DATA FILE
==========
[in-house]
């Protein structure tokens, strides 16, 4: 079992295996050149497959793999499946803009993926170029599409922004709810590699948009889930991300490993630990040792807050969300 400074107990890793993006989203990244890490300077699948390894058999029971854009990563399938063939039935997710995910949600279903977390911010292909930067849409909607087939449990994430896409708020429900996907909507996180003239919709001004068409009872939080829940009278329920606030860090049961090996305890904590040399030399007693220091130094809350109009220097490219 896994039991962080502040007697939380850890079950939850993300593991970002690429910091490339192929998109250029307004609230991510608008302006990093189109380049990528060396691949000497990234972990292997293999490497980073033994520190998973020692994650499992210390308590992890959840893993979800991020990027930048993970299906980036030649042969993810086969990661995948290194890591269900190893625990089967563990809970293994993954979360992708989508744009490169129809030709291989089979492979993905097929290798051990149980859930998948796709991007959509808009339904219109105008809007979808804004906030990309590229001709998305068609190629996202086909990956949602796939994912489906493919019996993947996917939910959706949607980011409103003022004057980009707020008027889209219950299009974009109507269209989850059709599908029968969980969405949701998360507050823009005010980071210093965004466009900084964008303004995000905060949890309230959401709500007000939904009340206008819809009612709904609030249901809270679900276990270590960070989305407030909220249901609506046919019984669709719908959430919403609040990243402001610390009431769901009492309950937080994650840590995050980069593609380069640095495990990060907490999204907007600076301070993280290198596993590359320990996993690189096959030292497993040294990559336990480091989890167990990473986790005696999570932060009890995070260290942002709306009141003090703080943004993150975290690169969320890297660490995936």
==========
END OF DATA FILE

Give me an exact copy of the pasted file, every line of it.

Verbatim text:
[in-house]
């Protein structure tokens, strides 16, 4: 079992295996050149497959793999499946803009993926170029599409922004709810590699948009889930991300490993630990040792807050969300 400074107990890793993006989203990244890490300077699948390894058999029971854009990563399938063939039935997710995910949600279903977390911010292909930067849409909607087939449990994430896409708020429900996907909507996180003239919709001004068409009872939080829940009278329920606030860090049961090996305890904590040399030399007693220091130094809350109009220097490219 896994039991962080502040007697939380850890079950939850993300593991970002690429910091490339192929998109250029307004609230991510608008302006990093189109380049990528060396691949000497990234972990292997293999490497980073033994520190998973020692994650499992210390308590992890959840893993979800991020990027930048993970299906980036030649042969993810086969990661995948290194890591269900190893625990089967563990809970293994993954979360992708989508744009490169129809030709291989089979492979993905097929290798051990149980859930998948796709991007959509808009339904219109105008809007979808804004906030990309590229001709998305068609190629996202086909990956949602796939994912489906493919019996993947996917939910959706949607980011409103003022004057980009707020008027889209219950299009974009109507269209989850059709599908029968969980969405949701998360507050823009005010980071210093965004466009900084964008303004995000905060949890309230959401709500007000939904009340206008819809009612709904609030249901809270679900276990270590960070989305407030909220249901609506046919019984669709719908959430919403609040990243402001610390009431769901009492309950937080994650840590995050980069593609380069640095495990990060907490999204907007600076301070993280290198596993590359320990996993690189096959030292497993040294990559336990480091989890167990990473986790005696999570932060009890995070260290942002709306009141003090703080943004993150975290690169969320890297660490995936």